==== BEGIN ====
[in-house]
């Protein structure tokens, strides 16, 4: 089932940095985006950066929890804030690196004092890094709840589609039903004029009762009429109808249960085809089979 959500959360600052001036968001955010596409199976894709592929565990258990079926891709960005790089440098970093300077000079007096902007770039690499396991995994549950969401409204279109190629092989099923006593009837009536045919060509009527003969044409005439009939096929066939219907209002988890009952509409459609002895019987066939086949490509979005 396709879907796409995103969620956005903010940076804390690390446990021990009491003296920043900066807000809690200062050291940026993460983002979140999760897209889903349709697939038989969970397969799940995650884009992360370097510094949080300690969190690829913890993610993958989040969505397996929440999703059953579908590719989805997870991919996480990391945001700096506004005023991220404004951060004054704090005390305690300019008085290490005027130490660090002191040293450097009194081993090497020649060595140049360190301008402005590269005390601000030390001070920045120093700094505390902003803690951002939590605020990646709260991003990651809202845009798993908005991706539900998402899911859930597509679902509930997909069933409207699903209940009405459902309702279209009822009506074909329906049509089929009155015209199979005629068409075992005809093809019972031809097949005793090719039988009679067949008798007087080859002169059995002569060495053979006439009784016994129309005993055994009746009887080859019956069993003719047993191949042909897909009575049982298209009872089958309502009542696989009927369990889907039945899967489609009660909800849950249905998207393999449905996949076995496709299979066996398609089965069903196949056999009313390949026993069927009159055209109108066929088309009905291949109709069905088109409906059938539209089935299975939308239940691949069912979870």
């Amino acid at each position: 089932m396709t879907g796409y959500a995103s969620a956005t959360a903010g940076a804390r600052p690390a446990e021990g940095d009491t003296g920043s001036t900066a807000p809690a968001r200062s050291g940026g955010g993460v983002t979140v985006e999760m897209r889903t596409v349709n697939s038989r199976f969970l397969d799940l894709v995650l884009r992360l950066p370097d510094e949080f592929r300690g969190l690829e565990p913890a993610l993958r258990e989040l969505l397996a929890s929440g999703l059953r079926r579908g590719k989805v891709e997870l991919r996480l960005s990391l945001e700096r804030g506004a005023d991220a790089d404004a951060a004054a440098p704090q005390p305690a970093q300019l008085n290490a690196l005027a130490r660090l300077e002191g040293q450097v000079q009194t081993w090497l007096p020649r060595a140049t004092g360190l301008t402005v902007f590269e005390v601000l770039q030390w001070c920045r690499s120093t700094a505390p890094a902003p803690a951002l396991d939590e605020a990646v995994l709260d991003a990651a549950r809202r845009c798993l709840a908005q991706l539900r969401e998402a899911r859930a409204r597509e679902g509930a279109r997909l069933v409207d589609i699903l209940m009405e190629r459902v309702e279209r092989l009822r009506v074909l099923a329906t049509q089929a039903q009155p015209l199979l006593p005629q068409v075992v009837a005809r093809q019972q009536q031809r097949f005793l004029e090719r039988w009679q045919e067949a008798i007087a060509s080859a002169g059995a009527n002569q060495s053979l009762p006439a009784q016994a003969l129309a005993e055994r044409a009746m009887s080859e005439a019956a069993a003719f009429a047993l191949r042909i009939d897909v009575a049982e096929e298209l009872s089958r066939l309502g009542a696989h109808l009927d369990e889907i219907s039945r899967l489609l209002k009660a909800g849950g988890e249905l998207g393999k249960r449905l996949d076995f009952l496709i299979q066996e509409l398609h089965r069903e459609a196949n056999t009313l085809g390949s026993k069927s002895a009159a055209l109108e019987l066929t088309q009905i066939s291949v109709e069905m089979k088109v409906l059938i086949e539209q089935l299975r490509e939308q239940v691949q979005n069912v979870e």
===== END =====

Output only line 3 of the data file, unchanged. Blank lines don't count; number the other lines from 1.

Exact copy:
């Amino acid at each position: 089932m396709t879907g796409y959500a995103s969620a956005t959360a903010g940076a804390r600052p690390a446990e021990g940095d009491t003296g920043s001036t900066a807000p809690a968001r200062s050291g940026g955010g993460v983002t979140v985006e999760m897209r889903t596409v349709n697939s038989r199976f969970l397969d799940l894709v995650l884009r992360l950066p370097d510094e949080f592929r300690g969190l690829e565990p913890a993610l993958r258990e989040l969505l397996a929890s929440g999703l059953r079926r579908g590719k989805v891709e997870l991919r996480l960005s990391l945001e700096r804030g506004a005023d991220a790089d404004a951060a004054a440098p704090q005390p305690a970093q300019l008085n290490a690196l005027a130490r660090l300077e002191g040293q450097v000079q009194t081993w090497l007096p020649r060595a140049t004092g360190l301008t402005v902007f590269e005390v601000l770039q030390w001070c920045r690499s120093t700094a505390p890094a902003p803690a951002l396991d939590e605020a990646v995994l709260d991003a990651a549950r809202r845009c798993l709840a908005q991706l539900r969401e998402a899911r859930a409204r597509e679902g509930a279109r997909l069933v409207d589609i699903l209940m009405e190629r459902v309702e279209r092989l009822r009506v074909l099923a329906t049509q089929a039903q009155p015209l199979l006593p005629q068409v075992v009837a005809r093809q019972q009536q031809r097949f005793l004029e090719r039988w009679q045919e067949a008798i007087a060509s080859a002169g059995a009527n002569q060495s053979l009762p006439a009784q016994a003969l129309a005993e055994r044409a009746m009887s080859e005439a019956a069993a003719f009429a047993l191949r042909i009939d897909v009575a049982e096929e298209l009872s089958r066939l309502g009542a696989h109808l009927d369990e889907i219907s039945r899967l489609l209002k009660a909800g849950g988890e249905l998207g393999k249960r449905l996949d076995f009952l496709i299979q066996e509409l398609h089965r069903e459609a196949n056999t009313l085809g390949s026993k069927s002895a009159a055209l109108e019987l066929t088309q009905i066939s291949v109709e069905m089979k088109v409906l059938i086949e539209q089935l299975r490509e939308q239940v691949q979005n069912v979870e």